Amazon.com Guest Reviewer: Michael Crichton
In his many science-themed bestsellers--including The Andromeda Strain
, Jurassic Park
, and most recently, Next
--Michael Crichton has covered everything from genetically engineered dinosaurs to time travel to nantechnology run amok. Having cast his own views on the dangers and hysteria surrounding global warming with State of Fear
, he turns his pen toward the often controversial Bjørn Lomborg and his latest book, Cool It: The Skeptical Environmentalist's Guide to Global Warming
Bjørn Lomborg is the best-informed and most humane advocate for environmental change in the world today. In contrast to other figures that promote a single issue while ignoring others, Lomborg views the globe as a whole, studies all the problems we face, ranks them, and determines how best, and in what order, we should address them. His first book, The Skeptical Environmentalist
, established the importance of a fact-based approach. With later books, Global Crises, Global Solutions
and How to Spend $50 Billion to Make the World a Better Place
, this mild-mannered Danish statistician has steadily gained new converts. Not surprisingly, Time
Magazine named him one of the 100 most influential people in the world. Cool It: The Skeptical Environmentalist's Guide to Global Warming
will further enhance Lomborgs reputation for global analysis and thoughtful response. For anyone who wants an overview of the global warming debate from an objective source, this brief text is a perfect place to start. Lomborg is only interested in real problems, and he has no patience with media fear-mongering; he begins by dispatching the myth of the endangered polar bears, showing that this Disneyesque cartoon has no relevance to the real world where polar bear populations are in fact increasing. Lomborg considers the issue in detail, citing sources from Al Gore to the World Wildlife Fund, then demonstrating that polar bear populations have actually increased five fold since the 1960s.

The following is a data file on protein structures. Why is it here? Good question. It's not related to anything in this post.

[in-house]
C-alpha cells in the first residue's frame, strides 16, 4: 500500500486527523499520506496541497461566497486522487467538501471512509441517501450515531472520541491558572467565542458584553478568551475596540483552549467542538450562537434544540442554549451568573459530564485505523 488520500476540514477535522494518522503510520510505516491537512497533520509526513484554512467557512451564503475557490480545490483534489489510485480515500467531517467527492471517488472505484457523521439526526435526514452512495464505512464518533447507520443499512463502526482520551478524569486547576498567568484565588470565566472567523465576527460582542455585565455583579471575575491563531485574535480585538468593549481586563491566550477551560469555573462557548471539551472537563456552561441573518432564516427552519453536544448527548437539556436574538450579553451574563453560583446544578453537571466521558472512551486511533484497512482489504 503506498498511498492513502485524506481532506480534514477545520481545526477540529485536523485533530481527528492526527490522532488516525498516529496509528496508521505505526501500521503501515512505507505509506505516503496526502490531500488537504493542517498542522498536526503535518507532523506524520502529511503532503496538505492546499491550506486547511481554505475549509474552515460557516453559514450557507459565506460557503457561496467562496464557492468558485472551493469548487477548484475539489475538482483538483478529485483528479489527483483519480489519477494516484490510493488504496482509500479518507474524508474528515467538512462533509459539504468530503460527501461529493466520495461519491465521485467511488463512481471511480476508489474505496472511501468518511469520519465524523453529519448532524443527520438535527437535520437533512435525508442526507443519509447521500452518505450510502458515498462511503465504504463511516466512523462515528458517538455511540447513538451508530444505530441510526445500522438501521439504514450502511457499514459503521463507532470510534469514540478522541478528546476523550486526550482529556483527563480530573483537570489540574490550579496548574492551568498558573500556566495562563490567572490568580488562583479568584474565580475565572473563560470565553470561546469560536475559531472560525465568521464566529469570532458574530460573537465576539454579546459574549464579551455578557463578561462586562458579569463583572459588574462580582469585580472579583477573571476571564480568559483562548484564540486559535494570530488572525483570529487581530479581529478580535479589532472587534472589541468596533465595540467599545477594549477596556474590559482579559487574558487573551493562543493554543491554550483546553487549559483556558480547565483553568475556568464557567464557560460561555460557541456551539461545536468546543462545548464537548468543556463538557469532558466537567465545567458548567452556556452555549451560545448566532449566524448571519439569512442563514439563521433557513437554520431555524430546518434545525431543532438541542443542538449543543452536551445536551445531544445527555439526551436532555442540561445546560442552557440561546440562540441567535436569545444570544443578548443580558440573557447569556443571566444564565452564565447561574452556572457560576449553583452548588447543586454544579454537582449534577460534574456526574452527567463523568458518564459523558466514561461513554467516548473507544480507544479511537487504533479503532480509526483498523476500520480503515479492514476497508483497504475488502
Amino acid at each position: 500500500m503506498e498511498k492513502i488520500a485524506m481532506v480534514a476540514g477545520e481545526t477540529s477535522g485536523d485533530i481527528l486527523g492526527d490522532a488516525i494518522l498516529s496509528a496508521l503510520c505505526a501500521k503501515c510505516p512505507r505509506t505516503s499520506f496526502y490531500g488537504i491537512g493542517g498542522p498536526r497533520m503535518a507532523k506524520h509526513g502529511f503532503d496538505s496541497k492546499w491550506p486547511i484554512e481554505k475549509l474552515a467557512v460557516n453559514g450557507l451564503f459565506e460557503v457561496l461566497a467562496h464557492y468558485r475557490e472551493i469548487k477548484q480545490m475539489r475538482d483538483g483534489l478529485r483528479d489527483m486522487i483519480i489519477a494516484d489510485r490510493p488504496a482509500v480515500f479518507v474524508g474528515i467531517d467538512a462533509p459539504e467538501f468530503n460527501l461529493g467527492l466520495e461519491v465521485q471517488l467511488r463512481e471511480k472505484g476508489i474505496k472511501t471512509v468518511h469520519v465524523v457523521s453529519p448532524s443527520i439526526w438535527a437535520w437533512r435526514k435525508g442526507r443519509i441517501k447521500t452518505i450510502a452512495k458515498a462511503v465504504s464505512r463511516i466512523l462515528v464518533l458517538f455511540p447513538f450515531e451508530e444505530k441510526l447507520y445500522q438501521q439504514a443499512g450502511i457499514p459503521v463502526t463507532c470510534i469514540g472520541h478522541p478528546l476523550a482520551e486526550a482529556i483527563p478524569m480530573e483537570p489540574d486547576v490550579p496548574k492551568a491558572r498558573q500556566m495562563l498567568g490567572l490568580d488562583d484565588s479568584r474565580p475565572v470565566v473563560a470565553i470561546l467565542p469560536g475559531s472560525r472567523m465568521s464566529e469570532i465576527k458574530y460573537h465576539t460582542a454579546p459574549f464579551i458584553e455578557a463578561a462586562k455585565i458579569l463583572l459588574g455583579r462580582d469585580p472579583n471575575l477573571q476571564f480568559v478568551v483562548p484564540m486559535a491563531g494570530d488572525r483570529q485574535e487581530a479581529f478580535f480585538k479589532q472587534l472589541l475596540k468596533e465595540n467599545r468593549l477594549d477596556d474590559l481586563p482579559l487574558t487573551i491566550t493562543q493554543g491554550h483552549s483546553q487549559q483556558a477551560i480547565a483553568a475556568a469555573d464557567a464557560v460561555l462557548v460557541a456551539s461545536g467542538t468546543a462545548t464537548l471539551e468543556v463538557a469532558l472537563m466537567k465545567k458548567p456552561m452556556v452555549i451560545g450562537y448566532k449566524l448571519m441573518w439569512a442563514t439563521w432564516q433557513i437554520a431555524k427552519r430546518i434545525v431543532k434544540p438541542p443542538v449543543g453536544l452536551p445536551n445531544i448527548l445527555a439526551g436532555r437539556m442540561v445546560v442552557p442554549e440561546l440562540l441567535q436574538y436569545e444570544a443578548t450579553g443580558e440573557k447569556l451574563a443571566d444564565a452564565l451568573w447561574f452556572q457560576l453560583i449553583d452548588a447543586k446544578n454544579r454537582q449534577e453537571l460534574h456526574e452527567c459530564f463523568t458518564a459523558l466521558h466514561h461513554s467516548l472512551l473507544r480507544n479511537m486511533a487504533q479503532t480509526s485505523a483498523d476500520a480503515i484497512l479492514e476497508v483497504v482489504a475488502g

Lomborg then works his way through the concerns we hear so much about: higher temperatures, heat deaths, species extinctions, the cost of cutting carbon, the technology to do it. Lomborg believes firmly in climate change--despite his critics, he's no denier--but his fact-based approach, grounded in economic analyses, leads him again and again to a different view. He reviews published estimates of the cost of climate change, and the cost of addressing it, and concludes that "we actually end up paying more for a partial solution than the cost of the entire problem. That is a bad deal."
In some of the most disturbing chapters, Lomborg recounts what leading climate figures have said about anyone who questions the orthodoxy, thus demonstrating the illiberal, antidemocratic tone of the current debate. Lomborg himself takes the larger view, explaining in detail why the tone of hysteria is inappropriate to addressing the problems we face.
In the end, Lomborgs concerns embrace the planet. He contrasts our concern for climate with other concerns such as HIV/AIDS, malnutrition, and providing clean water to the world. In the end, his ability to put climate in a global perspective is perhaps the books greatest value. Lomborg and Cool It
are our best guides to our shared environmental future.
(photo credit: Jonathan Exley)
Lomborg, a political scientist and economist with a conservative approach to environmentalism, presents a work that's likely to garner as much acclaim and disdain as his first book, 2001's The Skeptical Environmentalist. This "Guide to Global Warming," while thoroughly referenced and convincingly argued, ignores many climate studies and assumes that climate change will continue at a steady rate (not necessarily the case). From this vantage, Lomborg suggests workable solutions beyond "hysteria and headlong spending," proposing a tax on CO2 "at the economically correct level of about two dollars per ton, or maximally fourteen dollars per ton" and that "all nations should commit themselves to spending 0.05 percent of GDP in R&D of noncarbon-emitting energy technologies." Gross simplification, however, leads to misleading generalizations and questionable arguments, such as Lomborg's claim that a reduction in global cold weather-related deaths that outweighs the rising number of heat-related deaths means global warming is good for humanity. Though he argues passionately, Lomborg's efforts seem more about pushing his opponents' buttons than facing honestly the complexities of global climate change.
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